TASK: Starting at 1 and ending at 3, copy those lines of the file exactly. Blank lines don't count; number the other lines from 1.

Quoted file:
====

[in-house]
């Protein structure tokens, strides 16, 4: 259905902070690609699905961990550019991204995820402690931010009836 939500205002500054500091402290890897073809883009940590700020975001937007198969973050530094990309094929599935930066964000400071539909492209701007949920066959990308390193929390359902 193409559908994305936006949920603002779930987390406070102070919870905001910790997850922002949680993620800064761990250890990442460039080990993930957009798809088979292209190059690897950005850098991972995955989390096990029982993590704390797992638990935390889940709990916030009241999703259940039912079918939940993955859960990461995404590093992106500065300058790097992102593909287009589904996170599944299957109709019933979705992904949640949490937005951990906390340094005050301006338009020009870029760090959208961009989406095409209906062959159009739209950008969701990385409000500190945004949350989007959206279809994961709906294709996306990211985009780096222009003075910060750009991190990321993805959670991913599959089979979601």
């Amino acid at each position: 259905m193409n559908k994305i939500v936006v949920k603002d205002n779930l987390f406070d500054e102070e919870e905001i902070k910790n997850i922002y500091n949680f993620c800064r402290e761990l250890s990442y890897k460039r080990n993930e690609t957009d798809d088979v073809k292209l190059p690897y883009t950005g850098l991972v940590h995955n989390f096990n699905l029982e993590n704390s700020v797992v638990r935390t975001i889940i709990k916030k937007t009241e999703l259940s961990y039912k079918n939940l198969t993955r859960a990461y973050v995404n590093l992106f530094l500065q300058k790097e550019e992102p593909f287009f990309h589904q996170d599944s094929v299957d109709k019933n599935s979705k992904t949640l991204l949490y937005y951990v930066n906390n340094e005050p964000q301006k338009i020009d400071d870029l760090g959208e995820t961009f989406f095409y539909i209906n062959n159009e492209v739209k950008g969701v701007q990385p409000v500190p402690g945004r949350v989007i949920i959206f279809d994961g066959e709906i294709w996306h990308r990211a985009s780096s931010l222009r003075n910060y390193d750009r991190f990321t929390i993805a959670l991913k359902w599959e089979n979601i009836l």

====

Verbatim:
[in-house]
């Protein structure tokens, strides 16, 4: 259905902070690609699905961990550019991204995820402690931010009836 939500205002500054500091402290890897073809883009940590700020975001937007198969973050530094990309094929599935930066964000400071539909492209701007949920066959990308390193929390359902 193409559908994305936006949920603002779930987390406070102070919870905001910790997850922002949680993620800064761990250890990442460039080990993930957009798809088979292209190059690897950005850098991972995955989390096990029982993590704390797992638990935390889940709990916030009241999703259940039912079918939940993955859960990461995404590093992106500065300058790097992102593909287009589904996170599944299957109709019933979705992904949640949490937005951990906390340094005050301006338009020009870029760090959208961009989406095409209906062959159009739209950008969701990385409000500190945004949350989007959206279809994961709906294709996306990211985009780096222009003075910060750009991190990321993805959670991913599959089979979601």
């Amino acid at each position: 259905m193409n559908k994305i939500v936006v949920k603002d205002n779930l987390f406070d500054e102070e919870e905001i902070k910790n997850i922002y500091n949680f993620c800064r402290e761990l250890s990442y890897k460039r080990n993930e690609t957009d798809d088979v073809k292209l190059p690897y883009t950005g850098l991972v940590h995955n989390f096990n699905l029982e993590n704390s700020v797992v638990r935390t975001i889940i709990k916030k937007t009241e999703l259940s961990y039912k079918n939940l198969t993955r859960a990461y973050v995404n590093l992106f530094l500065q300058k790097e550019e992102p593909f287009f990309h589904q996170d599944s094929v299957d109709k019933n599935s979705k992904t949640l991204l949490y937005y951990v930066n906390n340094e005050p964000q301006k338009i020009d400071d870029l760090g959208e995820t961009f989406f095409y539909i209906n062959n159009e492209v739209k950008g969701v701007q990385p409000v500190p402690g945004r949350v989007i949920i959206f279809d994961g066959e709906i294709w996306h990308r990211a985009s780096s931010l222009r003075n910060y390193d750009r991190f990321t929390i993805a959670l991913k359902w599959e089979n979601i009836l």